LOUIS, ANTOINE (1723-1792). Dissertation sur la question–comment se fait la transmission des maladies héréditaires? [Dissertation on the question–how are hereditary diseases transmitted?] and Observation et remarques sur les effets du virus cancéreux [Observation and remarks on the effects of the cancer virus], Printed in Paris at Chez Delaguette, 1749. 17 cm tall.
Louis was born to a military surgeon family. His father was a surgeon-major, the senior surgeon of a regiment, at a military hospital. Louis apprenticed under his father and by 1743 had joined another regiment as a surgeon himself. He soon went to Paris, though, to further his education at the Salpêtrière hospital, which you may remember from such JMRBR newsletters as “Volume 2, Issue 4.” In 1750 he was appointed professor of physiology, holding that position for 40 years.
Louis was at the head of a movement to push back against the negative perception of surgeons driven by physicians. He wrote often, and effectively, to argue for equal status for surgeons.
And he was not afraid to put his money where his mouth was. Upon the completion of his stint at Salpêtrière, he could have slid right into a position at the college of Surgery, but instead, he wrote and defended his thesis, Positiones anatomicae et chirurgicae (1749). Both of which he accomplished in Latin, thereby demonstrating that surgeons were as liberally educated as their physician colleagues.
While also performing surgeries, writing, and maintaining a busy administrative calendar, Louis found time to invent and improve surgical instruments. His renown eventually led to an association with the most infamous period in French history. A physician opposed to capital punishment petitioned the National Assembly (formed shortly after the French Revolution) to advocate for a more “humane” way to execute criminals.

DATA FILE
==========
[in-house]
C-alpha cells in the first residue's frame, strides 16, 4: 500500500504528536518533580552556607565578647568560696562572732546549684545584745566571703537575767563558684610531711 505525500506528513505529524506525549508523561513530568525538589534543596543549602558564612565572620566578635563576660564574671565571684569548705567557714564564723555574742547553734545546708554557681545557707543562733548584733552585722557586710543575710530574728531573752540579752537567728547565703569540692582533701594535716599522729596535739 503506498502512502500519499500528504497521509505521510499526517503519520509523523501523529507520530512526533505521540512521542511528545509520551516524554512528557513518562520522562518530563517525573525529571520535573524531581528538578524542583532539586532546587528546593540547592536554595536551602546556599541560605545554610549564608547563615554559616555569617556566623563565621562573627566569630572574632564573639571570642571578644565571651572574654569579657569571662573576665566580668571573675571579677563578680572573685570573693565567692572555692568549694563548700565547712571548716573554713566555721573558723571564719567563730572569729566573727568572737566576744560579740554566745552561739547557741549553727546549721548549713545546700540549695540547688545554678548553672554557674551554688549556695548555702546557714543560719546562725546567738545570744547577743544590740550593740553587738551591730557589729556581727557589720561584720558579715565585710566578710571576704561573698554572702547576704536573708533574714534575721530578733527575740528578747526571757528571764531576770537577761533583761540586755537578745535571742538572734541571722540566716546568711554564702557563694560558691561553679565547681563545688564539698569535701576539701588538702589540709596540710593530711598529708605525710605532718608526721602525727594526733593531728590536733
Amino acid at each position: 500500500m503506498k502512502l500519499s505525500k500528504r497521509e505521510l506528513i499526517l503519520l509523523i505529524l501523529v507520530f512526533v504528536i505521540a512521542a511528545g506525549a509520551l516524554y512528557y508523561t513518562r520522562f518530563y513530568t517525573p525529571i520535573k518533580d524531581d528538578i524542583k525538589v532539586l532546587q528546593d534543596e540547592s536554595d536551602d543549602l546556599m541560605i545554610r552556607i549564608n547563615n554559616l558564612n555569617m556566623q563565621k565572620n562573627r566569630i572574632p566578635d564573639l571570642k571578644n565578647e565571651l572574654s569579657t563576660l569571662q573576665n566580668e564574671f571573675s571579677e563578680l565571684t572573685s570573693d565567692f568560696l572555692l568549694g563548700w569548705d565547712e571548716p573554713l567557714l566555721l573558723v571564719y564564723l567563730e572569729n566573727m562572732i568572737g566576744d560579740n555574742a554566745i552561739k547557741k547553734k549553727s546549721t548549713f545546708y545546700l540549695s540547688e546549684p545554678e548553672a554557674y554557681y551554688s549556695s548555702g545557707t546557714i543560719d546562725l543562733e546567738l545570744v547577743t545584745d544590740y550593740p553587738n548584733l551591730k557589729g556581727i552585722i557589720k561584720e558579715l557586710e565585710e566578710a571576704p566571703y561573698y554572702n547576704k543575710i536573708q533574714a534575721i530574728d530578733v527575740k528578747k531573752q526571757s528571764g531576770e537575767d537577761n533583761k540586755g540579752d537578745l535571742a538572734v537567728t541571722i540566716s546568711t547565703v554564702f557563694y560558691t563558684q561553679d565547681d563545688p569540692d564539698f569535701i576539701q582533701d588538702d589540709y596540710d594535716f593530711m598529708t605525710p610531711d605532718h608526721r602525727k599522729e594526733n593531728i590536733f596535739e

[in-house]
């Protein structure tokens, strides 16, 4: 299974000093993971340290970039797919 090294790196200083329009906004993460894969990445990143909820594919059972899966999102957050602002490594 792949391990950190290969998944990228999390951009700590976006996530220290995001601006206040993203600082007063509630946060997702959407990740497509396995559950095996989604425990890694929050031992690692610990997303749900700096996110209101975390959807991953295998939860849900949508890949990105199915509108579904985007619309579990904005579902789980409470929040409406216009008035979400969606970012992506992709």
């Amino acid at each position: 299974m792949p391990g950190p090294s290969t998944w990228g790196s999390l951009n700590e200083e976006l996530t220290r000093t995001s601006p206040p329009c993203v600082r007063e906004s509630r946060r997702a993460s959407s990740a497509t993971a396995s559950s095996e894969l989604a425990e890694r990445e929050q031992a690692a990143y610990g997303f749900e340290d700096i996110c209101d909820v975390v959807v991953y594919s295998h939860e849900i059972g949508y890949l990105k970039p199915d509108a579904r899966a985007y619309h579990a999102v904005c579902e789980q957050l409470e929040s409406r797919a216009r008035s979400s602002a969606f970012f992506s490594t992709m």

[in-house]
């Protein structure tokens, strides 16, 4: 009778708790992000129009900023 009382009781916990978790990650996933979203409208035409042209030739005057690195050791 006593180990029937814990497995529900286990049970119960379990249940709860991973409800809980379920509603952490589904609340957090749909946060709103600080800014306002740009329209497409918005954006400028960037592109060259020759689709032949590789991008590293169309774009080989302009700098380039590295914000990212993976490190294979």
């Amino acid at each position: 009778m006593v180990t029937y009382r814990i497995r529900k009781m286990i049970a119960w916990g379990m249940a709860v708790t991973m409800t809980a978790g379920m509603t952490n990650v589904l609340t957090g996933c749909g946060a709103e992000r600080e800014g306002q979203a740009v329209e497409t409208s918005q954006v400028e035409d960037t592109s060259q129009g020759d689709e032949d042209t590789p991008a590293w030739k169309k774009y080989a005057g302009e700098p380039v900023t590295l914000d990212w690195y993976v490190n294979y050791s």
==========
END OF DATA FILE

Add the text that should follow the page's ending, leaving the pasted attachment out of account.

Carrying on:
This would be accomplished by using a machine designed to quickly decapitate them. The Assembly eventually petitioned Louis to design and build it. Originally referred to as the Louisette, it eventually adopted the name synonymous with the Reign of Terror – the Guillotine, named after the physician who originally proposed its use, Joseph-Ignace Guillotin.
Louis wrote and published throughout his life, including several biographies of other surgeons, Encyclopédie entries, and pioneering works on medical jurisprudence. Two boxes of unpublished works were found while cataloging his belongings after his death. These are two of his earlier books. The second is an interesting piece on cancerous growths and remedies, in which Louis refers to cancer as a virus. We now know of several viruses that can lead to cancer.
Our copy is an adorable little book with beautiful marbled endpapers. The contemporary sheepskin cover shows that the book has lived a busy life. It’s a deep, rich brown color with several gilt flowers along the spine. The paper is in excellent condition, showing few signs of age or damage.
Contact curator email@example.com or 319-335-9154 to arrange a visit in person or over Zoom.
More about the history of surgery in the Volume 3, Issue 6, June 2022 version of the Friends of the John Martin Rare Book Room Newsletter.